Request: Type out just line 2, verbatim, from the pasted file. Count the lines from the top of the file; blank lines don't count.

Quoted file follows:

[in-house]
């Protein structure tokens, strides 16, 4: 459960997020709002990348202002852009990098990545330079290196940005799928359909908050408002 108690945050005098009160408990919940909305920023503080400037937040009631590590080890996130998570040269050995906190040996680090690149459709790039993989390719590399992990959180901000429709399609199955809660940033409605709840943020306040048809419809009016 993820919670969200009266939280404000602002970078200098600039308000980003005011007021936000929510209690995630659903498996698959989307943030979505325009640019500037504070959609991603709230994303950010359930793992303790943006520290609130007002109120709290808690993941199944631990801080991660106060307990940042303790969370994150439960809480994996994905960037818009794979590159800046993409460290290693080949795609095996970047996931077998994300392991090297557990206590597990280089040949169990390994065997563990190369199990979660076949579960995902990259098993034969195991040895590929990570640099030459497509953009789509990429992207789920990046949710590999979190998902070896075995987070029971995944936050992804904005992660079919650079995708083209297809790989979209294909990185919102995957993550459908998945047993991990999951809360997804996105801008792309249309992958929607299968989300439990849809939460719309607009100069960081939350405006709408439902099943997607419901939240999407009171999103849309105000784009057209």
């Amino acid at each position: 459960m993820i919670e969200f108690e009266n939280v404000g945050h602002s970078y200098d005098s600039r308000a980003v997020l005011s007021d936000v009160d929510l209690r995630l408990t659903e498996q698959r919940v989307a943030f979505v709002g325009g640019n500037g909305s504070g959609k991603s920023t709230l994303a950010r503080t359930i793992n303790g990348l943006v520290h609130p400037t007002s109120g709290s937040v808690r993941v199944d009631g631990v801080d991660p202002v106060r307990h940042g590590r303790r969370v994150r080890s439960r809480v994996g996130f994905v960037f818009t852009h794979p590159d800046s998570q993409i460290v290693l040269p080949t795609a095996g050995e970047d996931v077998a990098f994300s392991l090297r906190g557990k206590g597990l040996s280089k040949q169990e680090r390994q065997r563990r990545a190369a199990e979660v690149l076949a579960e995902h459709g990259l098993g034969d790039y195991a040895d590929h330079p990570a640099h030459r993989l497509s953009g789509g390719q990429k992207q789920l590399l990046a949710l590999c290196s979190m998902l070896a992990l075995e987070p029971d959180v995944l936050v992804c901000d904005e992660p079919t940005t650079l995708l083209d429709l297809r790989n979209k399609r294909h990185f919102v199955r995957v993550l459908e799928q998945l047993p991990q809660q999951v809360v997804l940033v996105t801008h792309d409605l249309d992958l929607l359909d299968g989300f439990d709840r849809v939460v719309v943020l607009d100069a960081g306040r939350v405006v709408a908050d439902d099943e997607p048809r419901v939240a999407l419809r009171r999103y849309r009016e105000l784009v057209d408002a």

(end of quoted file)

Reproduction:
């Protein structure tokens, strides 16, 4: 459960997020709002990348202002852009990098990545330079290196940005799928359909908050408002 108690945050005098009160408990919940909305920023503080400037937040009631590590080890996130998570040269050995906190040996680090690149459709790039993989390719590399992990959180901000429709399609199955809660940033409605709840943020306040048809419809009016 993820919670969200009266939280404000602002970078200098600039308000980003005011007021936000929510209690995630659903498996698959989307943030979505325009640019500037504070959609991603709230994303950010359930793992303790943006520290609130007002109120709290808690993941199944631990801080991660106060307990940042303790969370994150439960809480994996994905960037818009794979590159800046993409460290290693080949795609095996970047996931077998994300392991090297557990206590597990280089040949169990390994065997563990190369199990979660076949579960995902990259098993034969195991040895590929990570640099030459497509953009789509990429992207789920990046949710590999979190998902070896075995987070029971995944936050992804904005992660079919650079995708083209297809790989979209294909990185919102995957993550459908998945047993991990999951809360997804996105801008792309249309992958929607299968989300439990849809939460719309607009100069960081939350405006709408439902099943997607419901939240999407009171999103849309105000784009057209």